Now we’re getting down to business. A bag of mixed lollies was the essential that every kid could enjoy. From one cent milk bottles to the more expensive red skin, devouring more than a few was a daily after-school ritual. Where do I start? Bananas, Musk Sticks, Cobbers, and Mint Leaves lined the pockets of us all — taken lovingly from within their small white paper bag cocoon. Even those with only a few cents in change could savour this sorely missed pastime. The more astute and time mindful shop keeper would pre-bag them, as nightmares of counting out hundreds of small candies one by one tormented them, I’m certain.
Thickly sliced or cut into perfect slivers for sandwiches, this tinned meat product made it to a lot of Aussie tables and lunchboxes country-wide. Battered and fried, they adorned numerous dinner plates, at least in my household. Not for the calorie conscious, camp pie is often compared to its lesser cousin SPAM in texture and taste, and still remains on most supermarket shelves. Made from real beef (it says so, right on the tin), it later stepped aside for the more popular Devon and tomato sauce sandwiches; also worthy of a mention. In days long gone it was also the perfect camping food, nowadays it would probably be found on shelves in basements destined for “end of the world” provisions.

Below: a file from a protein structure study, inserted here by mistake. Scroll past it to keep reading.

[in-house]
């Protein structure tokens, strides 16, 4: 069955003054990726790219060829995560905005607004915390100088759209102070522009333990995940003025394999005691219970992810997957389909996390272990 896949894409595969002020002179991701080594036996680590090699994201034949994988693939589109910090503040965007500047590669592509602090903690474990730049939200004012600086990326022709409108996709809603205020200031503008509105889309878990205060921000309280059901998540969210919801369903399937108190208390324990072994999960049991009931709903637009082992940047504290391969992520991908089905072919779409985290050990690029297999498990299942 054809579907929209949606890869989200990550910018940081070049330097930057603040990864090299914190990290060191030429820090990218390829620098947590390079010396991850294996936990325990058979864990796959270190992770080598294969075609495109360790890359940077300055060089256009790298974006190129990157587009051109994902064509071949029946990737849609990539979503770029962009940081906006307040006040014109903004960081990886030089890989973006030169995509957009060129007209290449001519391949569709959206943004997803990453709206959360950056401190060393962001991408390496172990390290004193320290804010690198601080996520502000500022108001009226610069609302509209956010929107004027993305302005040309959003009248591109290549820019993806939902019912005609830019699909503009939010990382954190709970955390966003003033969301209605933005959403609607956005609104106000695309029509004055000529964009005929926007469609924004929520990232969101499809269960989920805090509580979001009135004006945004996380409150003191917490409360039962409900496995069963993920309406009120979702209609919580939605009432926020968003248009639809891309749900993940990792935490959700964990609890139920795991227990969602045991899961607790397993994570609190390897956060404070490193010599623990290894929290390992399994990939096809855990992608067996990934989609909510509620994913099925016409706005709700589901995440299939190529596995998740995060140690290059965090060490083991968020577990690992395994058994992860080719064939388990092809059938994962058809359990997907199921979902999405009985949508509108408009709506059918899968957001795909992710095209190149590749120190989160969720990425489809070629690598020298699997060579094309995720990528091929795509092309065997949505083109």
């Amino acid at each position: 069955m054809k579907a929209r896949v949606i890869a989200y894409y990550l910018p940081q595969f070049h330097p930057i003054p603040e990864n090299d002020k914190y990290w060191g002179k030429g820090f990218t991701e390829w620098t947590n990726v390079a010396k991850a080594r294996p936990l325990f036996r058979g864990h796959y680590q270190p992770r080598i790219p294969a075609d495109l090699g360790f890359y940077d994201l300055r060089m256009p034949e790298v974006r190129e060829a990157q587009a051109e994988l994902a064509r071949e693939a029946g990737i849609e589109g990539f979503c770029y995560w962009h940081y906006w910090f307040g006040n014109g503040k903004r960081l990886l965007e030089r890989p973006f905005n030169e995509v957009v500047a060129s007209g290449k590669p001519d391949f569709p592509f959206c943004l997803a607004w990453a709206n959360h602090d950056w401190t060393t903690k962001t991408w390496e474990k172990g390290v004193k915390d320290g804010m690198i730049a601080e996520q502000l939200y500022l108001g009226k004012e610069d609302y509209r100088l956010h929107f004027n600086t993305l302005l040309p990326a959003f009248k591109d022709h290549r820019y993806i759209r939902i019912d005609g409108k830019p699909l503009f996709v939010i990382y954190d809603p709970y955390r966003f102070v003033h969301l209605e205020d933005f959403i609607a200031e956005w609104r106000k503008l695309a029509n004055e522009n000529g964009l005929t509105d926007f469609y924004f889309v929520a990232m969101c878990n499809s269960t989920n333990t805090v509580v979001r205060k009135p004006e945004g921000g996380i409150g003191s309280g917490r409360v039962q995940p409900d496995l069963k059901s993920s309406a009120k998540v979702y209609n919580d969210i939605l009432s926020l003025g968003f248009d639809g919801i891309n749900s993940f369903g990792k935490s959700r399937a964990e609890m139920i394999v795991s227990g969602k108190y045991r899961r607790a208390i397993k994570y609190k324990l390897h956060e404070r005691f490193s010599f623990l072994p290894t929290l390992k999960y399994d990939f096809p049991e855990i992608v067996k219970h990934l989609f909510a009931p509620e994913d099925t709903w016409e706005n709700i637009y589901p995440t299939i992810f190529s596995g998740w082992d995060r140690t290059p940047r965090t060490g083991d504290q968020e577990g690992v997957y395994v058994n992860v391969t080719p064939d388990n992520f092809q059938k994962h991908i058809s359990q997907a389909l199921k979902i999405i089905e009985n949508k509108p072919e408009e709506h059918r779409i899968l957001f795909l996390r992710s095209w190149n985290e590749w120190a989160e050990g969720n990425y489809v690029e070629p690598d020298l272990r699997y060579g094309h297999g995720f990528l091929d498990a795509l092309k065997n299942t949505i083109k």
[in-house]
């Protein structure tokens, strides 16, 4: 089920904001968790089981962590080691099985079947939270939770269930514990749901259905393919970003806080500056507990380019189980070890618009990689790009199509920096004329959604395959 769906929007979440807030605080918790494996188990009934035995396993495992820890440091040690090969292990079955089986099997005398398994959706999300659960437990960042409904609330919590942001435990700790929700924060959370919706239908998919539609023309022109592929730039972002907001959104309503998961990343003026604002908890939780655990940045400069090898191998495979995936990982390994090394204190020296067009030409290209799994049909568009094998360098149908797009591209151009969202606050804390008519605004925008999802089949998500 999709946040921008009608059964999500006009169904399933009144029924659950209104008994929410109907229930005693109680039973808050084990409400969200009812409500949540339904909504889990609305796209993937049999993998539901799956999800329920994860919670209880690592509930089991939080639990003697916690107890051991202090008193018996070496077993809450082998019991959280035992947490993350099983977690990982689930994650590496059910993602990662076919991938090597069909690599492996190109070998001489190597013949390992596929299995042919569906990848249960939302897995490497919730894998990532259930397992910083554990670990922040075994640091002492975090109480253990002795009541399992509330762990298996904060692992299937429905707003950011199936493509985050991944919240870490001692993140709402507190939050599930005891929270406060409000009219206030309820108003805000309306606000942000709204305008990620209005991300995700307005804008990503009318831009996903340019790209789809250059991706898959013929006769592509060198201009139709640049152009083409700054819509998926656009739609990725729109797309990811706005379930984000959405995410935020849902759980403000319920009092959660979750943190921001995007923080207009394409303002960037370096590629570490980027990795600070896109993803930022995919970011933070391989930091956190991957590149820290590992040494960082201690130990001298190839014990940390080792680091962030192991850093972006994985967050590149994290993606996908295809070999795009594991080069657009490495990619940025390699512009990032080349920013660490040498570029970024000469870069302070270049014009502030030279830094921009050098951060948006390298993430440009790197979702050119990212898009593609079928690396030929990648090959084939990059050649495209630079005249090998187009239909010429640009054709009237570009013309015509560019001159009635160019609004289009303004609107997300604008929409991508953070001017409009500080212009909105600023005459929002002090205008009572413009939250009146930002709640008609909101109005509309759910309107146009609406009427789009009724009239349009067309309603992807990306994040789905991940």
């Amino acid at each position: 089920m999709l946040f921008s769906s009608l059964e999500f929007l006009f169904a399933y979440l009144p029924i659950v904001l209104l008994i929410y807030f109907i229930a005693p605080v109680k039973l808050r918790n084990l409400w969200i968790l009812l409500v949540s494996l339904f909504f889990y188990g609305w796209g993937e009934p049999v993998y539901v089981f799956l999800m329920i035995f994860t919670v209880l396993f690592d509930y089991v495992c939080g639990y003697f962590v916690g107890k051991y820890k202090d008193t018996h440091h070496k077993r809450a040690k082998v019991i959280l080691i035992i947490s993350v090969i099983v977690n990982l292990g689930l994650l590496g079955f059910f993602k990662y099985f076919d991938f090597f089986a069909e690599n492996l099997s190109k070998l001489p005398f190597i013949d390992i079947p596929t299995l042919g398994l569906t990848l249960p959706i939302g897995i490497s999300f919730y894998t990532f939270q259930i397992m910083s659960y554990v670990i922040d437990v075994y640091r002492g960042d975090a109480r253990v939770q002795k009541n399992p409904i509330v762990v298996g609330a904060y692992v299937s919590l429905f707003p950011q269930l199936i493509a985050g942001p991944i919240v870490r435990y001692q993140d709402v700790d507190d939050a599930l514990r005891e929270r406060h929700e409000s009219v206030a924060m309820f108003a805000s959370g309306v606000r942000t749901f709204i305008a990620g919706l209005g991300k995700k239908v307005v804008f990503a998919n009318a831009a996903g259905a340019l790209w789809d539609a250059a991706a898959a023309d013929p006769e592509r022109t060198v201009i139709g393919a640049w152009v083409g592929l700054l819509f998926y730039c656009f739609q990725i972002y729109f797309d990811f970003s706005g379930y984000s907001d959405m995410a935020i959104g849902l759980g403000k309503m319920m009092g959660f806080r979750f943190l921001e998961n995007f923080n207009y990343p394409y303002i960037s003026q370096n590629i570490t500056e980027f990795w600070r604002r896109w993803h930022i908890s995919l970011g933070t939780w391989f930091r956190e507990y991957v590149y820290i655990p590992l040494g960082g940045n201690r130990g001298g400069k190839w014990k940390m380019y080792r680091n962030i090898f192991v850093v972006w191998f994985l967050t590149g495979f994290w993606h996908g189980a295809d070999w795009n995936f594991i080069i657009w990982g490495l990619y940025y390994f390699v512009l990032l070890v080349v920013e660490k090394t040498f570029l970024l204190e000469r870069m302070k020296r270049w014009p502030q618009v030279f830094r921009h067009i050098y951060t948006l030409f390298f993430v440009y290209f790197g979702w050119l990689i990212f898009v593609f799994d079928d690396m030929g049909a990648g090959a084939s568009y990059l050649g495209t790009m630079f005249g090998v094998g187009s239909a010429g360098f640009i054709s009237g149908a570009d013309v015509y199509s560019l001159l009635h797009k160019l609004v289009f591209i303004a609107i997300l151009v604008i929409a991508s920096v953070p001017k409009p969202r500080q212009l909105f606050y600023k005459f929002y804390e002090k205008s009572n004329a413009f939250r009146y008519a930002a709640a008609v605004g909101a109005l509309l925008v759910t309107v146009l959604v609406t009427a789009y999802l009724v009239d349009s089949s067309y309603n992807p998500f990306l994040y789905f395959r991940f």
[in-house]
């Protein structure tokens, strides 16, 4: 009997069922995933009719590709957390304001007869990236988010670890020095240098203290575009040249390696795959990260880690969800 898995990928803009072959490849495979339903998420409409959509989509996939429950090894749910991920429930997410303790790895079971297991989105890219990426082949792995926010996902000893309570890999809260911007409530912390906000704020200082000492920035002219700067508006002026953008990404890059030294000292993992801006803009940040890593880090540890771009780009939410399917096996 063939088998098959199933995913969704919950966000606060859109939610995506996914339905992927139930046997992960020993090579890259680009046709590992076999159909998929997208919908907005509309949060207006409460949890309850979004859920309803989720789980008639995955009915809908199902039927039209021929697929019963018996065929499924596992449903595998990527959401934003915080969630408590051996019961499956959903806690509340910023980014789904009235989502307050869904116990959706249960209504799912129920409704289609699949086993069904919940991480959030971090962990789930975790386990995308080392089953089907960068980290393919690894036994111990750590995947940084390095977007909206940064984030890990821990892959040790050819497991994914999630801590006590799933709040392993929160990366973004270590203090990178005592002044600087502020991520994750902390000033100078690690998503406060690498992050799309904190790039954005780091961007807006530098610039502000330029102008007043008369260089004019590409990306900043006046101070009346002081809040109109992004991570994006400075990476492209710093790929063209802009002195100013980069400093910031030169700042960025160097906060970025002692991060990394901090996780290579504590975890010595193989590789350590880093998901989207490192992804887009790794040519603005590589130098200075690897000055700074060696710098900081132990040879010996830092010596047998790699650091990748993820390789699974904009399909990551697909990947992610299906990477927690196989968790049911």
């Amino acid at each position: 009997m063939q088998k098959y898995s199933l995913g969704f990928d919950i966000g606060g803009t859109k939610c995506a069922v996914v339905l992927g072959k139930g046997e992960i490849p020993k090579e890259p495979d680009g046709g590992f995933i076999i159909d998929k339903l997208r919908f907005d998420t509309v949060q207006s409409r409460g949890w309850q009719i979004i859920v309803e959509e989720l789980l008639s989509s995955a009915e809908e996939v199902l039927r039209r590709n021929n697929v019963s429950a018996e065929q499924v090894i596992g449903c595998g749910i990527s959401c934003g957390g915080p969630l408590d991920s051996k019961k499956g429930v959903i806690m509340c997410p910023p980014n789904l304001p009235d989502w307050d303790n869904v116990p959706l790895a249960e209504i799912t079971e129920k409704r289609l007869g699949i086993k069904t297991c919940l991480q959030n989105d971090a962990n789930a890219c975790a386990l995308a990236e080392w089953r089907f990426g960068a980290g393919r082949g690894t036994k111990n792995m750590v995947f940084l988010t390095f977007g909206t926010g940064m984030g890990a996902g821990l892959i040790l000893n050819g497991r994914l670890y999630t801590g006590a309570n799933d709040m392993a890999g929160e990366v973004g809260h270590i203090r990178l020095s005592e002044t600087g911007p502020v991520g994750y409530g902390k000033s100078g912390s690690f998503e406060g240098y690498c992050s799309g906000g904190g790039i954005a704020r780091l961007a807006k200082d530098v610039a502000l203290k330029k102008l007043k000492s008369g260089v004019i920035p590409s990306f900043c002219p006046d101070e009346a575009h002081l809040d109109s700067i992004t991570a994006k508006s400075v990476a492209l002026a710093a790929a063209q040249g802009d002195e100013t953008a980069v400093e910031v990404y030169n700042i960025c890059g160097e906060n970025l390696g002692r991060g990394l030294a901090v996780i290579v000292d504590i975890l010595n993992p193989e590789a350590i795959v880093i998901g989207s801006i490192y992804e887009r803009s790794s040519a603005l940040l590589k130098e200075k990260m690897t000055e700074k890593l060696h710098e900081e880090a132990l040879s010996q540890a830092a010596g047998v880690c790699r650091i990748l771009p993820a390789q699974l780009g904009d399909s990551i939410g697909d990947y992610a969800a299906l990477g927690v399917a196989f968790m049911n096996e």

As Aussie as the American apple pie, this wobbly confectionery was destined to be the quintessential dessert. Although partnered mostly with its close friend, vanilla ice-cream, Aeroplane Jelly was not afraid to stand on its own. Know as Jell-O in other countries, Aeroplane Jelly was invented by a tram conductor named Bert Appleroth who sold this sugary gelatine mix along his route on a daily basis. So great were his sales that he quit his job and became a full time manufacturer. Aeroplane Jelly, along with its memorable theme song, epitomized the after dinner treat, and is still available today.
The Meat Pie
It may be last on the list but it will never be allowed to be the least. The meat pie has a lot of historical significance the world over. Though Australians, however, have literally made a meal of it. This crusty pastry with a (sometimes ambiguous) loose meat filling has surely graced every Australian’s hand and landed firmly in their stomach. They came to be the representation of true Australian food: a food group of its own.
Naturally, no pie was ever complete without the obligatory splodge of tomato sauce. Give me a pie and a few nice and quiet moments and I’m in heaven.
With my taste buds planted firmly in the past, I have hopefully taken you on a small walk through some foods that depicted the everyday life of my upbringing and gave you a taste of the Australian way. Someone pass me the Fairy Bread.